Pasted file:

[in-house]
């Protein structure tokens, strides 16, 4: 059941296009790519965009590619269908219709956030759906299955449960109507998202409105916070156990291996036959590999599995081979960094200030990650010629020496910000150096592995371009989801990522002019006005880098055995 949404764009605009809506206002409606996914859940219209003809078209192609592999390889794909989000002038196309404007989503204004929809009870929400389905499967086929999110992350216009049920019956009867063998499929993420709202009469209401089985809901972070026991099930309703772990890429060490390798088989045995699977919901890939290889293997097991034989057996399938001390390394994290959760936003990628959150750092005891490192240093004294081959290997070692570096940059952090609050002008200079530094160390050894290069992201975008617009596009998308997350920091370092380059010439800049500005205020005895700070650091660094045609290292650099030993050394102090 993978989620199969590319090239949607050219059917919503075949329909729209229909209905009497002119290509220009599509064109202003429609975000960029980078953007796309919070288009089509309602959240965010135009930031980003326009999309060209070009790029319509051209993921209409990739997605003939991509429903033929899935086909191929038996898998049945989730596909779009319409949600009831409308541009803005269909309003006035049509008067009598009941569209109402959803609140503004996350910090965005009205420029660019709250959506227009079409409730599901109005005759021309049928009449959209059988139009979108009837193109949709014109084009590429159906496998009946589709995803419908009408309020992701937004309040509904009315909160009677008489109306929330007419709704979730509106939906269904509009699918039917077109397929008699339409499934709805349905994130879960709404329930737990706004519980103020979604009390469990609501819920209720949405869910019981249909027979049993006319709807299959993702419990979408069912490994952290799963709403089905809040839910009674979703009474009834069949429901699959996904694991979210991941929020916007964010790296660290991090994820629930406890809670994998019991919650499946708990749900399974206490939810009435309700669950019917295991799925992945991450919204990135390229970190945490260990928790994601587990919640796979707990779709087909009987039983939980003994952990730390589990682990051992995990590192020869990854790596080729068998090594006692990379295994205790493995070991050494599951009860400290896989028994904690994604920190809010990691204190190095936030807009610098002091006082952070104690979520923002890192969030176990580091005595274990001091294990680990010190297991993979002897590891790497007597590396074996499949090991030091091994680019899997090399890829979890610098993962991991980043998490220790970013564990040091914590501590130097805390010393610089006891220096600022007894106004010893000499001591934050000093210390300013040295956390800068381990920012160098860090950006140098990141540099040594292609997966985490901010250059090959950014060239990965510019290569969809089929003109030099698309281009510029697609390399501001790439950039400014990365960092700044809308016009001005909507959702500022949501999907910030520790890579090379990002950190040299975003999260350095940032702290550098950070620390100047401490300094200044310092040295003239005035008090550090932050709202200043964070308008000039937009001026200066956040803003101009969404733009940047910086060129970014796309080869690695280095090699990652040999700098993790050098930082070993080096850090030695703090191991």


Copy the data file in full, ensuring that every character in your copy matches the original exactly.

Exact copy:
[in-house]
């Protein structure tokens, strides 16, 4: 059941296009790519965009590619269908219709956030759906299955449960109507998202409105916070156990291996036959590999599995081979960094200030990650010629020496910000150096592995371009989801990522002019006005880098055995 949404764009605009809506206002409606996914859940219209003809078209192609592999390889794909989000002038196309404007989503204004929809009870929400389905499967086929999110992350216009049920019956009867063998499929993420709202009469209401089985809901972070026991099930309703772990890429060490390798088989045995699977919901890939290889293997097991034989057996399938001390390394994290959760936003990628959150750092005891490192240093004294081959290997070692570096940059952090609050002008200079530094160390050894290069992201975008617009596009998308997350920091370092380059010439800049500005205020005895700070650091660094045609290292650099030993050394102090 993978989620199969590319090239949607050219059917919503075949329909729209229909209905009497002119290509220009599509064109202003429609975000960029980078953007796309919070288009089509309602959240965010135009930031980003326009999309060209070009790029319509051209993921209409990739997605003939991509429903033929899935086909191929038996898998049945989730596909779009319409949600009831409308541009803005269909309003006035049509008067009598009941569209109402959803609140503004996350910090965005009205420029660019709250959506227009079409409730599901109005005759021309049928009449959209059988139009979108009837193109949709014109084009590429159906496998009946589709995803419908009408309020992701937004309040509904009315909160009677008489109306929330007419709704979730509106939906269904509009699918039917077109397929008699339409499934709805349905994130879960709404329930737990706004519980103020979604009390469990609501819920209720949405869910019981249909027979049993006319709807299959993702419990979408069912490994952290799963709403089905809040839910009674979703009474009834069949429901699959996904694991979210991941929020916007964010790296660290991090994820629930406890809670994998019991919650499946708990749900399974206490939810009435309700669950019917295991799925992945991450919204990135390229970190945490260990928790994601587990919640796979707990779709087909009987039983939980003994952990730390589990682990051992995990590192020869990854790596080729068998090594006692990379295994205790493995070991050494599951009860400290896989028994904690994604920190809010990691204190190095936030807009610098002091006082952070104690979520923002890192969030176990580091005595274990001091294990680990010190297991993979002897590891790497007597590396074996499949090991030091091994680019899997090399890829979890610098993962991991980043998490220790970013564990040091914590501590130097805390010393610089006891220096600022007894106004010893000499001591934050000093210390300013040295956390800068381990920012160098860090950006140098990141540099040594292609997966985490901010250059090959950014060239990965510019290569969809089929003109030099698309281009510029697609390399501001790439950039400014990365960092700044809308016009001005909507959702500022949501999907910030520790890579090379990002950190040299975003999260350095940032702290550098950070620390100047401490300094200044310092040295003239005035008090550090932050709202200043964070308008000039937009001026200066956040803003101009969404733009940047910086060129970014796309080869690695280095090699990652040999700098993790050098930082070993080096850090030695703090191991």